If your company is required to comply with an RFID mandate set forth by the U.S. Department of Defense (DoD) or Wal-Mart, you must do so by following EPC (electronic product code) standards.
EPCglobal is the authority on how radio frequency identification (RFID) tags should be coded with information. The data content of RFID tags must be standardized for two key reasons: 1) so that all RFID readers are able to capture the tags’ data, and 2) so that your particular RFID implementation contains only unique tag identifiers.
There are several RFID interface protocols, each with varying capabilities, advantages, and disadvantages. Up until December 2004, EPCglobal’s First Generation Classification (Gen-1) system was the most widely used standard. The second-generation system (Gen-2) is favored after December 2004 and is the standard to follow when satisfying the requirements of the DoD and Wal-Mart RFID mandates.
RFID tags are classified as Class 0 through Class 5, depending on their functionality:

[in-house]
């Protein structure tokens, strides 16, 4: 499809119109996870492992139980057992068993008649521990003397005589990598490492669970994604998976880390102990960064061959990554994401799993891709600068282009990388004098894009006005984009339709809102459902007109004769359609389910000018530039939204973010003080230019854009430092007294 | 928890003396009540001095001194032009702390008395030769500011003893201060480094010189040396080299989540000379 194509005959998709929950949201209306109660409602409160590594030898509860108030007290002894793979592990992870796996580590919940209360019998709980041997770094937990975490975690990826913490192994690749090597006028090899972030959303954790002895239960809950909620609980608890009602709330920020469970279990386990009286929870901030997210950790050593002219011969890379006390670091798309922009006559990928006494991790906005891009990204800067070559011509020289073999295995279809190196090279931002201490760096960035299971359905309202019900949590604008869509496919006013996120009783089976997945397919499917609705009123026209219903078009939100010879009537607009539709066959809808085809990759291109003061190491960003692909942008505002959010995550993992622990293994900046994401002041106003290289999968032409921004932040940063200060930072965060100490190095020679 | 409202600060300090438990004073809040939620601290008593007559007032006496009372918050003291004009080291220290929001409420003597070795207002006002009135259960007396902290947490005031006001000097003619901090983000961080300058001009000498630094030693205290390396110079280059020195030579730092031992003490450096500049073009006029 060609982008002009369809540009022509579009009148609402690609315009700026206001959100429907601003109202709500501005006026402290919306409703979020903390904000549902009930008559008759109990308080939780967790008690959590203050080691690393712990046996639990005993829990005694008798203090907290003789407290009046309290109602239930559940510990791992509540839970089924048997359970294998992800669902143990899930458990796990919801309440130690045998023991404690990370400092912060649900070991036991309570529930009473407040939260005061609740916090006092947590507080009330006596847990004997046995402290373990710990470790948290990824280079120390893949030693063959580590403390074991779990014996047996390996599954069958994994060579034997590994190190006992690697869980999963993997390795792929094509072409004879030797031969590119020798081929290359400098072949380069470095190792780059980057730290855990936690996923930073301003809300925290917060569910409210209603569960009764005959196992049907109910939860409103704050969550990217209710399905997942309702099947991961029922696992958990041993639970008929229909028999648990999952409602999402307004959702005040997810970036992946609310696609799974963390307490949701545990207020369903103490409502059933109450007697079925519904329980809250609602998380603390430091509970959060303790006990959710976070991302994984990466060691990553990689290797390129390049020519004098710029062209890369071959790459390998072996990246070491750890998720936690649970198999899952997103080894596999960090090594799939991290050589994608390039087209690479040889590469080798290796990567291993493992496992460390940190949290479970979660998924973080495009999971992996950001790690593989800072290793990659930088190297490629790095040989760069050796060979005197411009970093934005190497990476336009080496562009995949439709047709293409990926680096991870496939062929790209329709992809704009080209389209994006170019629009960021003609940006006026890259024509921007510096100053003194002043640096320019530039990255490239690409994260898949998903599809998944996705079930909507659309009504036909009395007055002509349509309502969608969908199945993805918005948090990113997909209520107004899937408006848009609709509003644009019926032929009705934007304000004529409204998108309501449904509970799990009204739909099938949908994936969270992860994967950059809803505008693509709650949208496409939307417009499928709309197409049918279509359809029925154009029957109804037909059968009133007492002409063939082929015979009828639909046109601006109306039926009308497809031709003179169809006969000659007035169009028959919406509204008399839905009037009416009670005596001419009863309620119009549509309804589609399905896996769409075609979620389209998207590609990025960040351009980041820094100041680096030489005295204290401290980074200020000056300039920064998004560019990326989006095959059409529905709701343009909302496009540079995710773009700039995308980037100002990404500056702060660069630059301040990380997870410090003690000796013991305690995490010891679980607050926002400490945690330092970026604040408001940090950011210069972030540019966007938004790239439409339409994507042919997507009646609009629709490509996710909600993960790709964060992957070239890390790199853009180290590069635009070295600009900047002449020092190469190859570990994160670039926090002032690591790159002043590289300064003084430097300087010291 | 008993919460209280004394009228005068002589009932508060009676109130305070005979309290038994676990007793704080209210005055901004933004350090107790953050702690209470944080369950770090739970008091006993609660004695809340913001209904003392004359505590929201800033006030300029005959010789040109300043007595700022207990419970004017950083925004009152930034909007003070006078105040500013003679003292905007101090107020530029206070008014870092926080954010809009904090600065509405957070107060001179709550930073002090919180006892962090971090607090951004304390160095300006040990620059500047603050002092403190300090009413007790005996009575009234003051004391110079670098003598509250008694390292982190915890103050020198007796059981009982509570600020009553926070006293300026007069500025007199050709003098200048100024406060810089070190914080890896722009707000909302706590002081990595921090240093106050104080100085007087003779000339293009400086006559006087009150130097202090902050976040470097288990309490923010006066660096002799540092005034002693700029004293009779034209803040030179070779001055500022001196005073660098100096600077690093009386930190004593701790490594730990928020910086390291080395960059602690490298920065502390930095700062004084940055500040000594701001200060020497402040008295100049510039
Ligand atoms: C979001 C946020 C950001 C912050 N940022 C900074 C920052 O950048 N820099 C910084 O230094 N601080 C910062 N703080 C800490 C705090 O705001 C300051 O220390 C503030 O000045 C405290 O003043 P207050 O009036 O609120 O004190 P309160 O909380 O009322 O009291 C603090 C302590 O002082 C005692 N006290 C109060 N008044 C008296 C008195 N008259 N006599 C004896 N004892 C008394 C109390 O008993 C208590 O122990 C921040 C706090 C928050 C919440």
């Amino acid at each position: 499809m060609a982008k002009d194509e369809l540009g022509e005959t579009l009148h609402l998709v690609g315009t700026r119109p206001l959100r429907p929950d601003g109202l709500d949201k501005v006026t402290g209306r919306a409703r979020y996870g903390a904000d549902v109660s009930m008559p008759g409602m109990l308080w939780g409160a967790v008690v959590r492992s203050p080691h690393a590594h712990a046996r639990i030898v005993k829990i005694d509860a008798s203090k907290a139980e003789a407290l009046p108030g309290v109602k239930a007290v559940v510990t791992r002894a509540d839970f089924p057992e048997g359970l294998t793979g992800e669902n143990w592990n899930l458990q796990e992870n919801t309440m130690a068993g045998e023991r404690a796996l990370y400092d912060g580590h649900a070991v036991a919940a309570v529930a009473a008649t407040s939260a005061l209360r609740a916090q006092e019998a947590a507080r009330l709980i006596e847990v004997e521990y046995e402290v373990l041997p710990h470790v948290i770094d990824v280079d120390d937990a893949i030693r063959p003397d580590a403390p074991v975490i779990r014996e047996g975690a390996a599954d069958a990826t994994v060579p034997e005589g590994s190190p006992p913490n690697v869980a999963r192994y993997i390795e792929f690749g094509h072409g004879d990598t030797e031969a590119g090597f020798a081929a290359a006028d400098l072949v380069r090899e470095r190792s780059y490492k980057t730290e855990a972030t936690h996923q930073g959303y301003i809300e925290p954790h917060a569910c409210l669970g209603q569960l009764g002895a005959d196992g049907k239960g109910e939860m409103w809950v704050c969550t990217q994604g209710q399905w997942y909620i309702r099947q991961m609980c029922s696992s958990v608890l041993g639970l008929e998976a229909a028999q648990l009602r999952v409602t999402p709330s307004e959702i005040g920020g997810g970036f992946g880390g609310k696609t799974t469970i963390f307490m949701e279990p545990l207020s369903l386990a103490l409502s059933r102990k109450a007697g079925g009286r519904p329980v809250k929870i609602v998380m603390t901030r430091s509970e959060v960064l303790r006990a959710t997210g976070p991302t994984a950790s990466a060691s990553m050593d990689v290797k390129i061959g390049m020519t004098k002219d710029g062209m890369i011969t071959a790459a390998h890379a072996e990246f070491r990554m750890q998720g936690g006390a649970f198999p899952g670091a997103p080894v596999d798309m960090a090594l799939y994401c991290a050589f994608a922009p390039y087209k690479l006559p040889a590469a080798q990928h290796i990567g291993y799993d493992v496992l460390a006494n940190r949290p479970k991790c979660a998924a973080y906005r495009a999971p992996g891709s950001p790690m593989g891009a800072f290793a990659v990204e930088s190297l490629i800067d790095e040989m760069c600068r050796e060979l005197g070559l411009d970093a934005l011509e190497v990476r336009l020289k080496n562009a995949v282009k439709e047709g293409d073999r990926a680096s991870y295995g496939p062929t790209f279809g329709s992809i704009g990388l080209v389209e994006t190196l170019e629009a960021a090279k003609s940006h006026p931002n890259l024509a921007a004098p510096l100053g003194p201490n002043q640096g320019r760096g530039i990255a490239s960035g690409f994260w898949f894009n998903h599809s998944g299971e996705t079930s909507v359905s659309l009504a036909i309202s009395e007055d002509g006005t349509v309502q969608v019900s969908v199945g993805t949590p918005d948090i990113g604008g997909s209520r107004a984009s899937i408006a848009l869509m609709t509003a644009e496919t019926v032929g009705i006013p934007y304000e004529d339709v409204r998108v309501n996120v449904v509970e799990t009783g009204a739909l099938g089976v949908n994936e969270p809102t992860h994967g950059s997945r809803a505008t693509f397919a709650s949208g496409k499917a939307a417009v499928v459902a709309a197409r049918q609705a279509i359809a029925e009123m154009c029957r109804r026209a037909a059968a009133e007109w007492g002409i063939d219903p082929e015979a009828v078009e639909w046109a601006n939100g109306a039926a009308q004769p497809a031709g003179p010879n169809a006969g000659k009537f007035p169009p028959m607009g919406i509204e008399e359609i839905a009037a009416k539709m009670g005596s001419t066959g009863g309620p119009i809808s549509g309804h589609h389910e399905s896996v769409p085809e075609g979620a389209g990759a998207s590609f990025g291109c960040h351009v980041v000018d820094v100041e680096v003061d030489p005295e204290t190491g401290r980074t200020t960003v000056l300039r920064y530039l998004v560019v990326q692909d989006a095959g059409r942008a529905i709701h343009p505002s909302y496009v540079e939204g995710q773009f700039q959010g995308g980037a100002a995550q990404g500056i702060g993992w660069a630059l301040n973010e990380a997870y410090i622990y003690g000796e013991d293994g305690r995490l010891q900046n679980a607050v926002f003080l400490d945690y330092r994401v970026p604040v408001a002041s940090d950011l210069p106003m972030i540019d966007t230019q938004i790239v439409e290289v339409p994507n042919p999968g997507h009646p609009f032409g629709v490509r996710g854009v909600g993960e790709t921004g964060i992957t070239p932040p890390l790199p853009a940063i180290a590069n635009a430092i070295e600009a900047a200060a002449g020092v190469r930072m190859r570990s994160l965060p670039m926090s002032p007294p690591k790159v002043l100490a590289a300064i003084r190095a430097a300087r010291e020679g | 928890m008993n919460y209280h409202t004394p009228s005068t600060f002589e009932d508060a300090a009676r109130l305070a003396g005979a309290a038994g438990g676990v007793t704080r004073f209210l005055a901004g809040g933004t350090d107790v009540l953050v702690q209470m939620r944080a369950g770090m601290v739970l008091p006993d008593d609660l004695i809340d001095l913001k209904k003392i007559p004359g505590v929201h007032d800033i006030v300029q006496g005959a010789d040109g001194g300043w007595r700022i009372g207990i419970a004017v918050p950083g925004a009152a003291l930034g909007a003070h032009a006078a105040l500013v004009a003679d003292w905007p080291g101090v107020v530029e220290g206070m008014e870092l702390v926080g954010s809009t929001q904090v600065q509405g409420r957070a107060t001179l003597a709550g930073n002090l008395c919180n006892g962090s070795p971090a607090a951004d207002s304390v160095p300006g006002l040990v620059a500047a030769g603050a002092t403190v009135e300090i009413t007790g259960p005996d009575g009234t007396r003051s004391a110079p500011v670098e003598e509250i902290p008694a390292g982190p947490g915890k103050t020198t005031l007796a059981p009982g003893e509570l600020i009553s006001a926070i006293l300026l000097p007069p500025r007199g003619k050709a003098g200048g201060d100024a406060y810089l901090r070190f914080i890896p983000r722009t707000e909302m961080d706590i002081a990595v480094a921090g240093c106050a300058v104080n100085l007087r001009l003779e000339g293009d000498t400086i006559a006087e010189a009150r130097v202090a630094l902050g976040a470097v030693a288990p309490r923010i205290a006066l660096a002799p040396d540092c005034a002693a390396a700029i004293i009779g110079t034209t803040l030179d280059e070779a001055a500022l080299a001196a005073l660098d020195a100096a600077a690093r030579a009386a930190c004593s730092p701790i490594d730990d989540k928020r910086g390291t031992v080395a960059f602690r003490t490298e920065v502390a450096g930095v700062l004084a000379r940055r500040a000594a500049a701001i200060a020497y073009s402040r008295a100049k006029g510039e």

Class 0 – UHF; read-only, preprogrammed passive tags, meaning that end users cannot write a new number to the tag
Class 1 – UHF or HF; write once, read many (WORM)
Class 2 – Passive read-write tags that can be written to at any point in the supply chain
Class 3 – Read-write with onboard sensors capable of recording parameters like temperature, pressure, and motion; can be either semipassive or active
Class 4 – Read-write active tags with integrated transmitters; can communicate with other tags and readers
Class 5 – Similar to Class 4 tags but with additional functionality; can provide power to other tags and communicate with devices other than readers
A designation of “Generation 1.0” and “Generation 2.0” associated with a class (e.g., Class 1 Generation 2.0) is more indicative of the tag’s functionality than the class name itself, as Gen-2 tags represent standardized improvements over their Gen-1 predecessors.
Generation 2 of the EPC protocol offers several advantages, including but not limited to:
– An interoperable, global standard
– Faster and more flexible read speeds
– Faster, more accurate performance through the use of advanced anticollision protocols
– An easier way to deploy many readers at one time to end users
– Enhanced security and privacy
Additionally, Class 1 Gen-2 RFID tags are backward-compatible with Gen-1 Class 0 and Class 1 tags and replace the specifications for both classes. Generation 2.0 Class 1 tags have an open standard that any manufacturer can use to produce their tags.